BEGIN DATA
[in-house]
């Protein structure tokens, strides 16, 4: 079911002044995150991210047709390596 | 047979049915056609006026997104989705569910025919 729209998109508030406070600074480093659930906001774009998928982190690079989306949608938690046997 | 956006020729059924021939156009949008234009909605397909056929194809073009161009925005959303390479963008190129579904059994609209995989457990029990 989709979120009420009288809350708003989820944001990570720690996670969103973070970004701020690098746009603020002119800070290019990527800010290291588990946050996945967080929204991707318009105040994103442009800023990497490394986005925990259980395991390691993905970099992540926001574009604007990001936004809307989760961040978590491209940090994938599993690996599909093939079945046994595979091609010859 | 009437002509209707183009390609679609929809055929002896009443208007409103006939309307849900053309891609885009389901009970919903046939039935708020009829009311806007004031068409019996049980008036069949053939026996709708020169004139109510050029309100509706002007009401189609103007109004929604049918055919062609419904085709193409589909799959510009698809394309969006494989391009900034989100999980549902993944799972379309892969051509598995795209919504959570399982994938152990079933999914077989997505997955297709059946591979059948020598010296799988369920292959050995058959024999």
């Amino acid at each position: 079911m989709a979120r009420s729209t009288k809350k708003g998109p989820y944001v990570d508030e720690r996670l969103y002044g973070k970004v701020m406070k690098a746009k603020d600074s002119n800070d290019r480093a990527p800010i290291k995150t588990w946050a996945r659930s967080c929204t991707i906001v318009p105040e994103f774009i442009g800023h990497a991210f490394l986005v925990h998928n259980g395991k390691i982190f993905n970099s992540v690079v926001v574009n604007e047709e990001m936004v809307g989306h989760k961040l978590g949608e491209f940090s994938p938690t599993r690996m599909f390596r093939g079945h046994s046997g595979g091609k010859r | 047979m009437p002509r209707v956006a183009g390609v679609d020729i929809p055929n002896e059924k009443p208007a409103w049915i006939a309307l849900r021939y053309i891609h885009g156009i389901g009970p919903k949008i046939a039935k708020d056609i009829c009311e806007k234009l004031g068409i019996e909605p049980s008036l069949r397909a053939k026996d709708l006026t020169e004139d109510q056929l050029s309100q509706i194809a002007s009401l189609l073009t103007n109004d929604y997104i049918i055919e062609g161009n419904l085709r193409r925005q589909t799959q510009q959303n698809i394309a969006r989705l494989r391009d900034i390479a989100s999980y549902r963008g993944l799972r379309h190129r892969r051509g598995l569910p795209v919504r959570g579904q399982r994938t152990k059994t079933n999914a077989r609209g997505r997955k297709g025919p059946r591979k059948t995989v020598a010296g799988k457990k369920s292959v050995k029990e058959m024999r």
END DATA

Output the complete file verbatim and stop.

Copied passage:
[in-house]
């Protein structure tokens, strides 16, 4: 079911002044995150991210047709390596 | 047979049915056609006026997104989705569910025919 729209998109508030406070600074480093659930906001774009998928982190690079989306949608938690046997 | 956006020729059924021939156009949008234009909605397909056929194809073009161009925005959303390479963008190129579904059994609209995989457990029990 989709979120009420009288809350708003989820944001990570720690996670969103973070970004701020690098746009603020002119800070290019990527800010290291588990946050996945967080929204991707318009105040994103442009800023990497490394986005925990259980395991390691993905970099992540926001574009604007990001936004809307989760961040978590491209940090994938599993690996599909093939079945046994595979091609010859 | 009437002509209707183009390609679609929809055929002896009443208007409103006939309307849900053309891609885009389901009970919903046939039935708020009829009311806007004031068409019996049980008036069949053939026996709708020169004139109510050029309100509706002007009401189609103007109004929604049918055919062609419904085709193409589909799959510009698809394309969006494989391009900034989100999980549902993944799972379309892969051509598995795209919504959570399982994938152990079933999914077989997505997955297709059946591979059948020598010296799988369920292959050995058959024999």
């Amino acid at each position: 079911m989709a979120r009420s729209t009288k809350k708003g998109p989820y944001v990570d508030e720690r996670l969103y002044g973070k970004v701020m406070k690098a746009k603020d600074s002119n800070d290019r480093a990527p800010i290291k995150t588990w946050a996945r659930s967080c929204t991707i906001v318009p105040e994103f774009i442009g800023h990497a991210f490394l986005v925990h998928n259980g395991k390691i982190f993905n970099s992540v690079v926001v574009n604007e047709e990001m936004v809307g989306h989760k961040l978590g949608e491209f940090s994938p938690t599993r690996m599909f390596r093939g079945h046994s046997g595979g091609k010859r | 047979m009437p002509r209707v956006a183009g390609v679609d020729i929809p055929n002896e059924k009443p208007a409103w049915i006939a309307l849900r021939y053309i891609h885009g156009i389901g009970p919903k949008i046939a039935k708020d056609i009829c009311e806007k234009l004031g068409i019996e909605p049980s008036l069949r397909a053939k026996d709708l006026t020169e004139d109510q056929l050029s309100q509706i194809a002007s009401l189609l073009t103007n109004d929604y997104i049918i055919e062609g161009n419904l085709r193409r925005q589909t799959q510009q959303n698809i394309a969006r989705l494989r391009d900034i390479a989100s999980y549902r963008g993944l799972r379309h190129r892969r051509g598995l569910p795209v919504r959570g579904q399982r994938t152990k059994t079933n999914a077989r609209g997505r997955k297709g025919p059946r591979k059948t995989v020598a010296g799988k457990k369920s292959v050995k029990e058959m024999r």